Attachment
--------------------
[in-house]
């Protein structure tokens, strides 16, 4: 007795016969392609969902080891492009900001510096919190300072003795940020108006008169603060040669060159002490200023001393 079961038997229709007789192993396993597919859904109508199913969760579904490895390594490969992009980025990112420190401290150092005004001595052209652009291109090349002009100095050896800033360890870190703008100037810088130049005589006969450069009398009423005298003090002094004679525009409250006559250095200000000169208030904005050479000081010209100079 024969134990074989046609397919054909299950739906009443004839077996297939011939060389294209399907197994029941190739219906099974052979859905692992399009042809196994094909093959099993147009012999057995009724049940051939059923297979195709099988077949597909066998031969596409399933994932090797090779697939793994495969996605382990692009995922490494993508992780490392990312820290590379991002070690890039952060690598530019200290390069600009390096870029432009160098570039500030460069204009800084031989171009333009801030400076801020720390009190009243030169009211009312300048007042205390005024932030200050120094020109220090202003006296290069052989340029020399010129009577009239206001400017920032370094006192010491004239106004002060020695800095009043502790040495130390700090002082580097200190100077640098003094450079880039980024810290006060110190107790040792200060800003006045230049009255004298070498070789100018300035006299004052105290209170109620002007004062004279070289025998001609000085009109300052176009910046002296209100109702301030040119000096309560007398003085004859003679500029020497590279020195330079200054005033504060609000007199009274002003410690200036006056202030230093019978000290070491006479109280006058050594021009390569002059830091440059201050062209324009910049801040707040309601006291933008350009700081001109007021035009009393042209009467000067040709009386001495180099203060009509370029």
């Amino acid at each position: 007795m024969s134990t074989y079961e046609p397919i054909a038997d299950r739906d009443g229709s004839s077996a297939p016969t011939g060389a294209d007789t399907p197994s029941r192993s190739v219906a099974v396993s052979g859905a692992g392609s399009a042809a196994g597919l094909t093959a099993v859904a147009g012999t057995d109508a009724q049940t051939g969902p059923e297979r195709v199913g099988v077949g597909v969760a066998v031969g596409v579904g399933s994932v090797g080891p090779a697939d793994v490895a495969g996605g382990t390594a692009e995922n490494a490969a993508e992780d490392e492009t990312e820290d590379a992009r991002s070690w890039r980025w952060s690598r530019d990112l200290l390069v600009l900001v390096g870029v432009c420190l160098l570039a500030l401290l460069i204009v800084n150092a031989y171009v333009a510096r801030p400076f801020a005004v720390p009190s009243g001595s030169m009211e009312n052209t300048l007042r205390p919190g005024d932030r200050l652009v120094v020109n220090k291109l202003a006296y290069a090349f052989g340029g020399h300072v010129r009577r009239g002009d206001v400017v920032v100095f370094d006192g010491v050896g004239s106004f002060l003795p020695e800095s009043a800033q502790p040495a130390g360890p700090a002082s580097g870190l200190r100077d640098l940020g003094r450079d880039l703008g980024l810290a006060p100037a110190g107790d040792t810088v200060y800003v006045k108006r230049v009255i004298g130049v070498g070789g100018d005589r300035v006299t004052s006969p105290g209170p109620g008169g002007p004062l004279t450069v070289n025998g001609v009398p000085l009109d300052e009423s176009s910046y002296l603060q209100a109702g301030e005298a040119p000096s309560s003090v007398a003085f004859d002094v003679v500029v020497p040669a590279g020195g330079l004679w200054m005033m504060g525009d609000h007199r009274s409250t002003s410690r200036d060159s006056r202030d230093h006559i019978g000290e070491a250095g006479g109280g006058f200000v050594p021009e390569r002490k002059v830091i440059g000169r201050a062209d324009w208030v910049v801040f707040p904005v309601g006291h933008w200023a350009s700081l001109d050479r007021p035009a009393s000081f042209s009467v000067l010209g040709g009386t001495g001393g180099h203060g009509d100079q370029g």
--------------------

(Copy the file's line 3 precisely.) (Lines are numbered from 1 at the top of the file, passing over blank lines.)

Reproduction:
């Amino acid at each position: 007795m024969s134990t074989y079961e046609p397919i054909a038997d299950r739906d009443g229709s004839s077996a297939p016969t011939g060389a294209d007789t399907p197994s029941r192993s190739v219906a099974v396993s052979g859905a692992g392609s399009a042809a196994g597919l094909t093959a099993v859904a147009g012999t057995d109508a009724q049940t051939g969902p059923e297979r195709v199913g099988v077949g597909v969760a066998v031969g596409v579904g399933s994932v090797g080891p090779a697939d793994v490895a495969g996605g382990t390594a692009e995922n490494a490969a993508e992780d490392e492009t990312e820290d590379a992009r991002s070690w890039r980025w952060s690598r530019d990112l200290l390069v600009l900001v390096g870029v432009c420190l160098l570039a500030l401290l460069i204009v800084n150092a031989y171009v333009a510096r801030p400076f801020a005004v720390p009190s009243g001595s030169m009211e009312n052209t300048l007042r205390p919190g005024d932030r200050l652009v120094v020109n220090k291109l202003a006296y290069a090349f052989g340029g020399h300072v010129r009577r009239g002009d206001v400017v920032v100095f370094d006192g010491v050896g004239s106004f002060l003795p020695e800095s009043a800033q502790p040495a130390g360890p700090a002082s580097g870190l200190r100077d640098l940020g003094r450079d880039l703008g980024l810290a006060p100037a110190g107790d040792t810088v200060y800003v006045k108006r230049v009255i004298g130049v070498g070789g100018d005589r300035v006299t004052s006969p105290g209170p109620g008169g002007p004062l004279t450069v070289n025998g001609v009398p000085l009109d300052e009423s176009s910046y002296l603060q209100a109702g301030e005298a040119p000096s309560s003090v007398a003085f004859d002094v003679v500029v020497p040669a590279g020195g330079l004679w200054m005033m504060g525009d609000h007199r009274s409250t002003s410690r200036d060159s006056r202030d230093h006559i019978g000290e070491a250095g006479g109280g006058f200000v050594p021009e390569r002490k002059v830091i440059g000169r201050a062209d324009w208030v910049v801040f707040p904005v309601g006291h933008w200023a350009s700081l001109d050479r007021p035009a009393s000081f042209s009467v000067l010209g040709g009386t001495g001393g180099h203060g009509d100079q370029g």